News Flash – White girl goes to south Auckland & returns safely

I am a white Kiwi of English and Scottish decent. However I’m well travelled and consider myself open minded and accepting of all people regardless of colour, religion, gender, sexuality or star sign.

So while in Auckland I had the pleasure of visiting a client in Otahuhu, a suburb in South Auckland. South Auckland has a reputation for being a pretty rough area and I’d been strongly advised to not be there after dark and in fact not even travel there alone.

I agreed with the after dark thing – thats good advise to anyone in a strange environment & on their own – particularly, unfortunately, as a woman.

But in the middle of the day, in the middle of a busy shopping precinct, I very much doubted anyone would bother me.

The shops in this area are fascinating, the community is a complete melting pot of cultures, pacific island, asian and a large islamic community. Signs in the windows about Fijian foods and clothing for Ramadan. Brightly coloured window displays and merchandise from around the world.

As I sat eating my lunch from the bakery – hot chips and vegetarian samosa – I watched the various people going about their business, grandparents with grandchildren in pushchairs, the Muslim women with their scarfs, Indian women in the sarees, various Asian people… but very, very few white people and certainly no white women.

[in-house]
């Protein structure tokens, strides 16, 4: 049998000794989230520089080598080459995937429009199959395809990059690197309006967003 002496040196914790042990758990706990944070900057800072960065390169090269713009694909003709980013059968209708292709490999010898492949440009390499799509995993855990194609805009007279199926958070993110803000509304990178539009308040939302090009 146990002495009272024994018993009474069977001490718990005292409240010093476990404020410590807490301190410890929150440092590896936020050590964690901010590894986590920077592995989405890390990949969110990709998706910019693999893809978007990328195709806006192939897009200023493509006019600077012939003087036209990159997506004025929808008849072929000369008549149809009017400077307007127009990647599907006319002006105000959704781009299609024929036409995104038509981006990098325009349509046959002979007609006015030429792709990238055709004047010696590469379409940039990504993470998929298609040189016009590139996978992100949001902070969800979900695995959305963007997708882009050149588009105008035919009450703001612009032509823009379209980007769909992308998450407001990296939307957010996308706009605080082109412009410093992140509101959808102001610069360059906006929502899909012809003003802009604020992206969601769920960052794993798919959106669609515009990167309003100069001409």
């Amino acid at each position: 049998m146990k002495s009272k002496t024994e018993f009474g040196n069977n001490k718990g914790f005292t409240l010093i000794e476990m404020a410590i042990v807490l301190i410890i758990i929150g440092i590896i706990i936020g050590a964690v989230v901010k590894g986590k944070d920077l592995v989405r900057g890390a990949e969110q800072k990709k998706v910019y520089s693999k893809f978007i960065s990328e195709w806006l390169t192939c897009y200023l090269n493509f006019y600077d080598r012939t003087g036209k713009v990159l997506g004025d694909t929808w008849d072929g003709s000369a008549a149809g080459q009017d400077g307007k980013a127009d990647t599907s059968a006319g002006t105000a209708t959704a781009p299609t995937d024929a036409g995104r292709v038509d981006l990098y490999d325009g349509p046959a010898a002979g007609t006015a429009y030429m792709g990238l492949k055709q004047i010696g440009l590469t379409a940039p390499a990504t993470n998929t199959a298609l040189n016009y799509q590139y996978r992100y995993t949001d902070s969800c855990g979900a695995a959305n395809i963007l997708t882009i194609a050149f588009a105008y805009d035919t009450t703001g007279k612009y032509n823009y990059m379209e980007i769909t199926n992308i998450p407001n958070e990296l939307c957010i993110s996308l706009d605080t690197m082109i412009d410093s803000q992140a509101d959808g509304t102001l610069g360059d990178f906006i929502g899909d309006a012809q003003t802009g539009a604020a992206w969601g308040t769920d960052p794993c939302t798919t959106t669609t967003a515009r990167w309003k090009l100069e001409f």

But no one bothered me, no one even looked twice. Why? Because, I was just another person on the street, The problem isn’t me or the people of Otahuhu, perhaps the problem is people who think its not safe to be there because of their skin colour? If you go into a place like this looking for trouble you will find it. If you are stupid or an arsehole, people looking for trouble will find you. Sure you maybe super unlucky and become a victim but that is the exception, not the rule. I could get run over my a bus on my way home or mugged at the ATM.

I did laugh while buying a pair of leggings in a store though, the woman serving said “you aren’t an islander“, I smiled and said “no, I’m from Christchurch” and she smiled back and said “ah, a pakeha” (white New Zealander). She wasn’t being rude or meaning to be offensive, it was simply a conversation starter.

Later in the day, I stopped at the Sylvia Park mall, a shop assistant giving out samples asked where I was from – again, I probably didn’t fit the demographic of the average shopper. But again, it was just a conversation starter, she didn’t mean anything by it. No offence meant, none taken.

I’d happily go back to Otahuhu, for the interesting food, the fascinating shops and the unique melting pot of cultures.



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